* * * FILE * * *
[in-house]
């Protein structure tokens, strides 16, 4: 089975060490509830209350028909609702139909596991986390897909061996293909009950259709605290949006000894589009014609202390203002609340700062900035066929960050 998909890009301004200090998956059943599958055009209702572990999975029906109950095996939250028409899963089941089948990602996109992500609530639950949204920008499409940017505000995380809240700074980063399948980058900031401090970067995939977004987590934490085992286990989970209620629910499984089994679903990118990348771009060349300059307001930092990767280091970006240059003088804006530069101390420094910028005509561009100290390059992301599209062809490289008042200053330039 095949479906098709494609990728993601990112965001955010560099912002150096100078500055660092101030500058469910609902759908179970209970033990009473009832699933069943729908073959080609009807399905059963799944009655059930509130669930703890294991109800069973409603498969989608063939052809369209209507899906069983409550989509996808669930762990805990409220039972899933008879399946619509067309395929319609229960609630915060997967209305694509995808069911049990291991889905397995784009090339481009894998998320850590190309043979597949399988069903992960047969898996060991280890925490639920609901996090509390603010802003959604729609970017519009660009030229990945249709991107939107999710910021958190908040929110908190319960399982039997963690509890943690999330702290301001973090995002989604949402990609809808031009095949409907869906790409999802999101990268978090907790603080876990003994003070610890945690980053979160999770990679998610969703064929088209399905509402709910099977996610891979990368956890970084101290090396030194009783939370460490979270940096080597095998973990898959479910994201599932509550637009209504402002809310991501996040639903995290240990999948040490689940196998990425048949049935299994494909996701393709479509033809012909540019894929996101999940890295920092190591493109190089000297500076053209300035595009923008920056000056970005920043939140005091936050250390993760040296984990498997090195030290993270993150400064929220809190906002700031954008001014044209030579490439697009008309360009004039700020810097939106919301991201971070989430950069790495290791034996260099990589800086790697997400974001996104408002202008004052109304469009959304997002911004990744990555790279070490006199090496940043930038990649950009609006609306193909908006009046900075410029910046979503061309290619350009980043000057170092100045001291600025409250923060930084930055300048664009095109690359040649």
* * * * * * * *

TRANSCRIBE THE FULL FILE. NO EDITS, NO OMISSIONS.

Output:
[in-house]
């Protein structure tokens, strides 16, 4: 089975060490509830209350028909609702139909596991986390897909061996293909009950259709605290949006000894589009014609202390203002609340700062900035066929960050 998909890009301004200090998956059943599958055009209702572990999975029906109950095996939250028409899963089941089948990602996109992500609530639950949204920008499409940017505000995380809240700074980063399948980058900031401090970067995939977004987590934490085992286990989970209620629910499984089994679903990118990348771009060349300059307001930092990767280091970006240059003088804006530069101390420094910028005509561009100290390059992301599209062809490289008042200053330039 095949479906098709494609990728993601990112965001955010560099912002150096100078500055660092101030500058469910609902759908179970209970033990009473009832699933069943729908073959080609009807399905059963799944009655059930509130669930703890294991109800069973409603498969989608063939052809369209209507899906069983409550989509996808669930762990805990409220039972899933008879399946619509067309395929319609229960609630915060997967209305694509995808069911049990291991889905397995784009090339481009894998998320850590190309043979597949399988069903992960047969898996060991280890925490639920609901996090509390603010802003959604729609970017519009660009030229990945249709991107939107999710910021958190908040929110908190319960399982039997963690509890943690999330702290301001973090995002989604949402990609809808031009095949409907869906790409999802999101990268978090907790603080876990003994003070610890945690980053979160999770990679998610969703064929088209399905509402709910099977996610891979990368956890970084101290090396030194009783939370460490979270940096080597095998973990898959479910994201599932509550637009209504402002809310991501996040639903995290240990999948040490689940196998990425048949049935299994494909996701393709479509033809012909540019894929996101999940890295920092190591493109190089000297500076053209300035595009923008920056000056970005920043939140005091936050250390993760040296984990498997090195030290993270993150400064929220809190906002700031954008001014044209030579490439697009008309360009004039700020810097939106919301991201971070989430950069790495290791034996260099990589800086790697997400974001996104408002202008004052109304469009959304997002911004990744990555790279070490006199090496940043930038990649950009609006609306193909908006009046900075410029910046979503061309290619350009980043000057170092100045001291600025409250923060930084930055300048664009095109690359040649």